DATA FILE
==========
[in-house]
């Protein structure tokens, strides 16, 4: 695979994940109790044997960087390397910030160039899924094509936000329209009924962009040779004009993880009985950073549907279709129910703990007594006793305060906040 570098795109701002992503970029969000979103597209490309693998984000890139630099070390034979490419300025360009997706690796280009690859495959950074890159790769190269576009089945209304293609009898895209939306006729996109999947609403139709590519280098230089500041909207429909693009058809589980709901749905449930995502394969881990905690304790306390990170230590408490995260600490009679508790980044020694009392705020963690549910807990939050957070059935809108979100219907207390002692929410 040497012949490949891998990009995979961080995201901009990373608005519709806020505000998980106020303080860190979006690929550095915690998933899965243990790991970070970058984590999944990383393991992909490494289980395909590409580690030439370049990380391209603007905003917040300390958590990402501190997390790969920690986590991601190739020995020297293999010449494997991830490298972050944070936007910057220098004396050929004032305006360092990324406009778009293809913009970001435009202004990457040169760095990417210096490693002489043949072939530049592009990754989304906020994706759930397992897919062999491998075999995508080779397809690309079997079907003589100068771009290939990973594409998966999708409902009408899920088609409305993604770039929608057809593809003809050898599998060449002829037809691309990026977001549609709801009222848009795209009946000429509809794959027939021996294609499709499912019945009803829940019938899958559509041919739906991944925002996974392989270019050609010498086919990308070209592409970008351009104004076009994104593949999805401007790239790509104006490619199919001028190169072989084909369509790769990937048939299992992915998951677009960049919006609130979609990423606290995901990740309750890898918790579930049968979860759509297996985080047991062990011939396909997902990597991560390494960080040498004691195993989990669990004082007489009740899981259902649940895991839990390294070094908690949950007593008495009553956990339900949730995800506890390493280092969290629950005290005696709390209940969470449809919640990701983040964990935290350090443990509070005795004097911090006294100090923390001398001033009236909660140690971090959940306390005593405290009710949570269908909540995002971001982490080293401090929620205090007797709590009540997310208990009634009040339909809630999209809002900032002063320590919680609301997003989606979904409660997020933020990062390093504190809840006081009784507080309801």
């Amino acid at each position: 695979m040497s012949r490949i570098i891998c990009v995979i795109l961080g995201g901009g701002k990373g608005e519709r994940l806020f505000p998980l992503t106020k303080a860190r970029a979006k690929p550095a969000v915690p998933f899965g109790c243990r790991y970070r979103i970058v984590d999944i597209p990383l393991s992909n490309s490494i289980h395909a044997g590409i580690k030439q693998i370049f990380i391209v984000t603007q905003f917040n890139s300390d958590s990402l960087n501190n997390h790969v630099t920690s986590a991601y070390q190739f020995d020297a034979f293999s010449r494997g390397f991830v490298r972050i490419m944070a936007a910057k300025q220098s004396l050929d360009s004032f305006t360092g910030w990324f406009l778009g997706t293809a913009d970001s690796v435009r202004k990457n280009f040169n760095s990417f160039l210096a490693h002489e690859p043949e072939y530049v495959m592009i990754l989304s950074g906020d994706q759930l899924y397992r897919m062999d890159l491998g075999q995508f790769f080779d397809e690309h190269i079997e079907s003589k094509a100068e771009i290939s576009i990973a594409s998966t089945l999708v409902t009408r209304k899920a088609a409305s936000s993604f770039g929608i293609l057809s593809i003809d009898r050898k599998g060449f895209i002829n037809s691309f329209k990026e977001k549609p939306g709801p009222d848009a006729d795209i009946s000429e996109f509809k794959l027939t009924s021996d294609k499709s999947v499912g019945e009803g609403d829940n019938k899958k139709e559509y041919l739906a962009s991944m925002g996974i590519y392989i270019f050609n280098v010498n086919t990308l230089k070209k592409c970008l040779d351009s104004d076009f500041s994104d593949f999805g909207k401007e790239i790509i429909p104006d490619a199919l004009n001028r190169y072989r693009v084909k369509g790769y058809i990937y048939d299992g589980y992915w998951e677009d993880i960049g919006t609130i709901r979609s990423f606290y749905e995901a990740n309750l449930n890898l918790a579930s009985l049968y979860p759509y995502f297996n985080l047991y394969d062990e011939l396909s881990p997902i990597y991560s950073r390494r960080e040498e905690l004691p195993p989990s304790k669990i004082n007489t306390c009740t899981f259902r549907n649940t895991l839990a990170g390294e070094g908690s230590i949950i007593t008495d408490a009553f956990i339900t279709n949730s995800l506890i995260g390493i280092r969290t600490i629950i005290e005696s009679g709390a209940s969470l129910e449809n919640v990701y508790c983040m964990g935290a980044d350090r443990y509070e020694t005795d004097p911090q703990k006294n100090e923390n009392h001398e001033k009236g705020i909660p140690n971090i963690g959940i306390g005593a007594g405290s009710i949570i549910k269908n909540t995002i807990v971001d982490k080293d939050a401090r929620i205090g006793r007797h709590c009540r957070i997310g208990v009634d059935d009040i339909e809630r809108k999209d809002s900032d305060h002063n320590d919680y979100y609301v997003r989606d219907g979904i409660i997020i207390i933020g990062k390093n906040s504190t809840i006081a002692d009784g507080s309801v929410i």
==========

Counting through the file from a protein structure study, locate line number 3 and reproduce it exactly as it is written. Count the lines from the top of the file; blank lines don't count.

């Amino acid at each position: 695979m040497s012949r490949i570098i891998c990009v995979i795109l961080g995201g901009g701002k990373g608005e519709r994940l806020f505000p998980l992503t106020k303080a860190r970029a979006k690929p550095a969000v915690p998933f899965g109790c243990r790991y970070r979103i970058v984590d999944i597209p990383l393991s992909n490309s490494i289980h395909a044997g590409i580690k030439q693998i370049f990380i391209v984000t603007q905003f917040n890139s300390d958590s990402l960087n501190n997390h790969v630099t920690s986590a991601y070390q190739f020995d020297a034979f293999s010449r494997g390397f991830v490298r972050i490419m944070a936007a910057k300025q220098s004396l050929d360009s004032f305006t360092g910030w990324f406009l778009g997706t293809a913009d970001s690796v435009r202004k990457n280009f040169n760095s990417f160039l210096a490693h002489e690859p043949e072939y530049v495959m592009i990754l989304s950074g906020d994706q759930l899924y397992r897919m062999d890159l491998g075999q995508f790769f080779d397809e690309h190269i079997e079907s003589k094509a100068e771009i290939s576009i990973a594409s998966t089945l999708v409902t009408r209304k899920a088609a409305s936000s993604f770039g929608i293609l057809s593809i003809d009898r050898k599998g060449f895209i002829n037809s691309f329209k990026e977001k549609p939306g709801p009222d848009a006729d795209i009946s000429e996109f509809k794959l027939t009924s021996d294609k499709s999947v499912g019945e009803g609403d829940n019938k899958k139709e559509y041919l739906a962009s991944m925002g996974i590519y392989i270019f050609n280098v010498n086919t990308l230089k070209k592409c970008l040779d351009s104004d076009f500041s994104d593949f999805g909207k401007e790239i790509i429909p104006d490619a199919l004009n001028r190169y072989r693009v084909k369509g790769y058809i990937y048939d299992g589980y992915w998951e677009d993880i960049g919006t609130i709901r979609s990423f606290y749905e995901a990740n309750l449930n890898l918790a579930s009985l049968y979860p759509y995502f297996n985080l047991y394969d062990e011939l396909s881990p997902i990597y991560s950073r390494r960080e040498e905690l004691p195993p989990s304790k669990i004082n007489t306390c009740t899981f259902r549907n649940t895991l839990a990170g390294e070094g908690s230590i949950i007593t008495d408490a009553f956990i339900t279709n949730s995800l506890i995260g390493i280092r969290t600490i629950i005290e005696s009679g709390a209940s969470l129910e449809n919640v990701y508790c983040m964990g935290a980044d350090r443990y509070e020694t005795d004097p911090q703990k006294n100090e923390n009392h001398e001033k009236g705020i909660p140690n971090i963690g959940i306390g005593a007594g405290s009710i949570i549910k269908n909540t995002i807990v971001d982490k080293d939050a401090r929620i205090g006793r007797h709590c009540r957070i997310g208990v009634d059935d009040i339909e809630r809108k999209d809002s900032d305060h002063n320590d919680y979100y609301v997003r989606d219907g979904i409660i997020i207390i933020g990062k390093n906040s504190t809840i006081a002692d009784g507080s309801v929410i």